News / Europe

German Ban on Risky Investments Rattles Financial Markets

Multimedia

Germany's decision this week to ban speculative short selling of certain types of financial instruments has rattled financial markets around the world, further weakening the euro.  The 16-nation currency, which has been battered by continuing concerns about the European debt crisis, fell to a four-year low on Wednesday.  Although the euro bounced back slightly, analysts say comments by German Chancellor Angela Merkel, to justify the measure, only made matters worse.  

World stock prices fell on Wednesday after Germany approved new regulations to limit speculative selling of euro-dominated government bonds.

Analyst Robert Halver of Germany's Baaderbank says the move caught many investors off guard. "For the markets right now, it is a shock because everybody is waiting to see what can come next because such a shocking effect, to do it overnight, is not good for a market which is keen on transparency," he said.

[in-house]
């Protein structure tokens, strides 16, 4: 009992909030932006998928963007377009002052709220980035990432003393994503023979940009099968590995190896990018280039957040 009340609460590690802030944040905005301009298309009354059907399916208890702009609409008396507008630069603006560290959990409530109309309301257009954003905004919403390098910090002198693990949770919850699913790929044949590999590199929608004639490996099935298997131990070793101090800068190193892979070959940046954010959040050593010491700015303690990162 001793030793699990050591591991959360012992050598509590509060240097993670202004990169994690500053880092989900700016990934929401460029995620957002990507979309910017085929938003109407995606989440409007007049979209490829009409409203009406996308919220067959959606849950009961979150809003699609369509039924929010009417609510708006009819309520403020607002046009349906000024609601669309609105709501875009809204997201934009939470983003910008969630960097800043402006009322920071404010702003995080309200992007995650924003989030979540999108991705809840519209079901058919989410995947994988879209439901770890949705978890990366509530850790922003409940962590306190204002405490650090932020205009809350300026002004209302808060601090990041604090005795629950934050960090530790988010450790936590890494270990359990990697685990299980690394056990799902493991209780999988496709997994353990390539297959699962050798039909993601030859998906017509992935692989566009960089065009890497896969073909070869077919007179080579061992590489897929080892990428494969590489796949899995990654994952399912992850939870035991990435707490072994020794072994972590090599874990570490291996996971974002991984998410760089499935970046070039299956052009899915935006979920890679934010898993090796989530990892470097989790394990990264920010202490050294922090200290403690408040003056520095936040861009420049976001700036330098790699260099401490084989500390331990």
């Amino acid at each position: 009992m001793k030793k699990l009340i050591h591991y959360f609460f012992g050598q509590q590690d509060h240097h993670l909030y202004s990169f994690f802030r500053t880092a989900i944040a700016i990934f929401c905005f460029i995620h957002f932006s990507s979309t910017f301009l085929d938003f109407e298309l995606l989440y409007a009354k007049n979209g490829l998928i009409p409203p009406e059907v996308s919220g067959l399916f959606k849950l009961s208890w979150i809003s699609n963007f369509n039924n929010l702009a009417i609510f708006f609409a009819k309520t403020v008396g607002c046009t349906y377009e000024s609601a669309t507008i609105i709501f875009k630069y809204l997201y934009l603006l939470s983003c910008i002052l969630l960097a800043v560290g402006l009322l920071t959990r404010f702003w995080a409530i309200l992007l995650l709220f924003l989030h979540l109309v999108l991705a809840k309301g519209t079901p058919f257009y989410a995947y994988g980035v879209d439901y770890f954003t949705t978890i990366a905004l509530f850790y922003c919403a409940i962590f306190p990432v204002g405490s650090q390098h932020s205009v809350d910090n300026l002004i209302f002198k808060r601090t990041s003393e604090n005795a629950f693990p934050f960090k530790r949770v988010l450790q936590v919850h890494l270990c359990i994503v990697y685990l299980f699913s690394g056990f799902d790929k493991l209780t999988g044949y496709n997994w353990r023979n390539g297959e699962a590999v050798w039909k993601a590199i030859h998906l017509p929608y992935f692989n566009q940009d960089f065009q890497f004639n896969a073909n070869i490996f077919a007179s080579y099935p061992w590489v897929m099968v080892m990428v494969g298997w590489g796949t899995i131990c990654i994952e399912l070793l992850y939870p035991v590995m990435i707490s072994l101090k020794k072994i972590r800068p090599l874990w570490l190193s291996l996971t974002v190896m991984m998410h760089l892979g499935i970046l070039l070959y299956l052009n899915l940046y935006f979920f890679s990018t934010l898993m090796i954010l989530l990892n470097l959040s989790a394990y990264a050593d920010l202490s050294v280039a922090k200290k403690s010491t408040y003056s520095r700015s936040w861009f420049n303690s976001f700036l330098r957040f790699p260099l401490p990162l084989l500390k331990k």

The ban applies to a type of transaction known as "naked short-selling."  In regular short-selling, traders borrow assets and sell them at a set price, hoping they can make a profit by buying them later at a lower price.  In naked short-selling, the bets are made on assets that are neither borrowed nor owned by the investor.

Investment strategist Dariusz Kowalczyk of CFC Seymour, Ltd. in Hong Kong. "In particular, speculators cannot sell them if they do not own them.  And as a result, stock markets in the U.S. fell sharply because investors are afraid that there is more regulatory risk in the financial system.  And whenever there is more risk, equity markets decline," he said.